The United States
Statement of support
Engagement with the EITI
Although the United States is not an EITI implementing country, the U.S. has amplified existing extractives transparency measures by institutionalizing EITI Principles and mainstreaming government reporting of energy production. The United States unilaterally discloses revenue payments received for extractive operations on federal land through its open data portal and seeks to improve reporting through the inclusion of additional state and tribal information.
The U.S. also continues to promote public awareness and engage stakeholders in a public conversation about revenue collection from extractives development. Through the U.S. Department of State’s Bureau of Energy Resources, the United States has served on the EITI International Board for many years and has sought to improve internal management and oversight.
Support for EITI implementing countries
Since 2006, the U.S. Agency for International Development has robustly supported EITI implementation, peer exchanges, and research around the world. This has included over $24 million in bilateral country support for activities that promote and support transparency and accountability of expenditures and revenues related to the extraction of natural resources.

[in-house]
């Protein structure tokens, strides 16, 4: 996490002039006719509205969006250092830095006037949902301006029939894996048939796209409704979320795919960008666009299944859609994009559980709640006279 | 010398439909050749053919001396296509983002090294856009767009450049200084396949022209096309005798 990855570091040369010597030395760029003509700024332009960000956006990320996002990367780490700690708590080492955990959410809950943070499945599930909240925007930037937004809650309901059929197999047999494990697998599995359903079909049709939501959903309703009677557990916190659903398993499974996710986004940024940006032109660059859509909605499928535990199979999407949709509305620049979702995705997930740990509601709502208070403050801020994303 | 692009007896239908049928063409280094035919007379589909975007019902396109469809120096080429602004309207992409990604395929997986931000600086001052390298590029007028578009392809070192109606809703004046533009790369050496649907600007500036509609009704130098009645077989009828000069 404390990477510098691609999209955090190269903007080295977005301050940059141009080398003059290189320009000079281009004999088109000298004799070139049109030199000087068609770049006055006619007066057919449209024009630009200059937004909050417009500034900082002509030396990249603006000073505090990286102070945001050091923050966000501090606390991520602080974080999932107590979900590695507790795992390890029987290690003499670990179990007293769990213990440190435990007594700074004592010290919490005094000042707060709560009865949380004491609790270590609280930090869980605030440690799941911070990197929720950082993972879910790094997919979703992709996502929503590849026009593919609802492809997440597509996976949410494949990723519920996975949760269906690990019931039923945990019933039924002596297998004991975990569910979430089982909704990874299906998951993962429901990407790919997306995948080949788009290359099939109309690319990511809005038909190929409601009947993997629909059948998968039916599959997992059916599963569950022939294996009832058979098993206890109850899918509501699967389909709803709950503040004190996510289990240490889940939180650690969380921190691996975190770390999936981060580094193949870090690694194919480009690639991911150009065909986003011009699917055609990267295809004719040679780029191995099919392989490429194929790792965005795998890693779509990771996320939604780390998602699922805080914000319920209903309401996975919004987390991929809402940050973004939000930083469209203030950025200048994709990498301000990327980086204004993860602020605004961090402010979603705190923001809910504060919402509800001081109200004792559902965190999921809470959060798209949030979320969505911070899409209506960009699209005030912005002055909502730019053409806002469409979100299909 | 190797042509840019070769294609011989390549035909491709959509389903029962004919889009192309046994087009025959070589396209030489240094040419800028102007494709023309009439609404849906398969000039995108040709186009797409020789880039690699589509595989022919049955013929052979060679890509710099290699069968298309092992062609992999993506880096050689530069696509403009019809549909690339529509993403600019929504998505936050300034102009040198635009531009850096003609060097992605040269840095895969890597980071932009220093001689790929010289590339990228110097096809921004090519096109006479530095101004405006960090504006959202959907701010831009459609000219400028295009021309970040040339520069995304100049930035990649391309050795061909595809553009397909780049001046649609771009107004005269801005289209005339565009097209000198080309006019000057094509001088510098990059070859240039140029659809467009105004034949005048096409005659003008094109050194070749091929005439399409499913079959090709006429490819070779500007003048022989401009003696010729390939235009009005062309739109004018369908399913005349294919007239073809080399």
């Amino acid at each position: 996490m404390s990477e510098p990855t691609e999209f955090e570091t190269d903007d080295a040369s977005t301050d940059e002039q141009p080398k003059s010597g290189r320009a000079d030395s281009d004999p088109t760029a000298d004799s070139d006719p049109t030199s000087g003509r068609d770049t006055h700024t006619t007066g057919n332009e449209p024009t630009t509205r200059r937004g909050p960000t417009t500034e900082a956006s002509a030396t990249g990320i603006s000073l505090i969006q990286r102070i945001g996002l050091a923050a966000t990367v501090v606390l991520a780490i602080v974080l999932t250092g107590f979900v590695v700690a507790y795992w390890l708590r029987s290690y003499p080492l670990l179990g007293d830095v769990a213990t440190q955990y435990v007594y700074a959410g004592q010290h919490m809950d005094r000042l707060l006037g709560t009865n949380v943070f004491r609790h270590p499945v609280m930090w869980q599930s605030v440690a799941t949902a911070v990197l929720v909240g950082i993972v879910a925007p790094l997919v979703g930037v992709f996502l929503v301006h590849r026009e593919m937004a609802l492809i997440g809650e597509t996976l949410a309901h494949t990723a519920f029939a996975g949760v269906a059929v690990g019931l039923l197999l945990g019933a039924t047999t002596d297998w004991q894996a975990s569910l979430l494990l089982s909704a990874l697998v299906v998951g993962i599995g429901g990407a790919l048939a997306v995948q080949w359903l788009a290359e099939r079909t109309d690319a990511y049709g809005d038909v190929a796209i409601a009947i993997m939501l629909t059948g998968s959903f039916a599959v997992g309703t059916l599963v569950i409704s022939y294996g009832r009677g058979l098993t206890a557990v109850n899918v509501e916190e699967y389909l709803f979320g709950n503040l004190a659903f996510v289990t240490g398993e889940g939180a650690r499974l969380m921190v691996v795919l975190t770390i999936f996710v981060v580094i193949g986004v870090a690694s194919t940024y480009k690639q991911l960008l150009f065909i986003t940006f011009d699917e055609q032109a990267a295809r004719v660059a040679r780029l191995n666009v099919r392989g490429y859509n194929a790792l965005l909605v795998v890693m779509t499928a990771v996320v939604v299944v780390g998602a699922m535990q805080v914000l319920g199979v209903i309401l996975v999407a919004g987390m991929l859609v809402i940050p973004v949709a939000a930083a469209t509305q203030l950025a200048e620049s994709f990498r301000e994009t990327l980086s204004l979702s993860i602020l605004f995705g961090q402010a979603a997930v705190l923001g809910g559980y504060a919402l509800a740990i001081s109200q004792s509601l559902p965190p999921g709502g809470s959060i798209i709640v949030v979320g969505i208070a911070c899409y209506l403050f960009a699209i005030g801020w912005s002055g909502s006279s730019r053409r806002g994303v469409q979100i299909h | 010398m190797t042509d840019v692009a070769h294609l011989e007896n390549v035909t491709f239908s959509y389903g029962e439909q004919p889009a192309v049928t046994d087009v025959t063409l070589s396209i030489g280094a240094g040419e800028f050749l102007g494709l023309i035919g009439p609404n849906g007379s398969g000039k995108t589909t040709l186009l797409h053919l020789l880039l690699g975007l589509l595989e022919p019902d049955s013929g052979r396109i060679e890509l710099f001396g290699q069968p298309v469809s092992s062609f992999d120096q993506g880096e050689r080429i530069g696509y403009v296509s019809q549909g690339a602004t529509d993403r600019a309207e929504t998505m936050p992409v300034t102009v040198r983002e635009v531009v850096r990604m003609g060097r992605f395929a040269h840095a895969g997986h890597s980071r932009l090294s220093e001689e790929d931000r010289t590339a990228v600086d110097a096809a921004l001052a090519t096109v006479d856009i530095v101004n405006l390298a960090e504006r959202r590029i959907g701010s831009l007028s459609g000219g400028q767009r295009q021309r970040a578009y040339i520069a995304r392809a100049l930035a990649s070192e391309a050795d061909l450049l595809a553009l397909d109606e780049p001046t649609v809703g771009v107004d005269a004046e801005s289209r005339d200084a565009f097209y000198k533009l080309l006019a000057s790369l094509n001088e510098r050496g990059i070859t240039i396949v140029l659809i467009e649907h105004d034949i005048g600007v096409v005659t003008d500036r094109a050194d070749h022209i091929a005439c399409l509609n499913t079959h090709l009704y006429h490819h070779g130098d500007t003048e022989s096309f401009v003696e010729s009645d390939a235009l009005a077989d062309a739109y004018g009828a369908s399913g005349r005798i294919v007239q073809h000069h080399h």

U.S. bilateral assistance for EITI implementation has strengthened the work of EITI's Multi-Stakeholder Groups (MSGs) in countries such as Colombia, Senegal, Guyana, Ukraine, Democratic Republic of Congo, and the Philippines. It has also built the capacity of Civil Society Organisations (CSOs) to engage in the EITI process, supported beneficial ownership and revenue disclosures, created databases and IT tools to open extractives data, built coalitions and regional networks to promote extractives transparency and assisted countries in applying for EITI membership and passing validation.
The United States has provided generous support for EITI since its inception, including $13.5 million in support to the World Bank-managed EITI Multi-Donor Trust Fund between 2006 and 2012 and $1 million in direct support to the EITI Secretariat as a supporting country.
EITI focal contact: Jennifer Anderson Lewis, Senior Governance and Anti-Corruption Advisor, Center for Democracy, Human Rights and Governance, U.S. Agency for International Development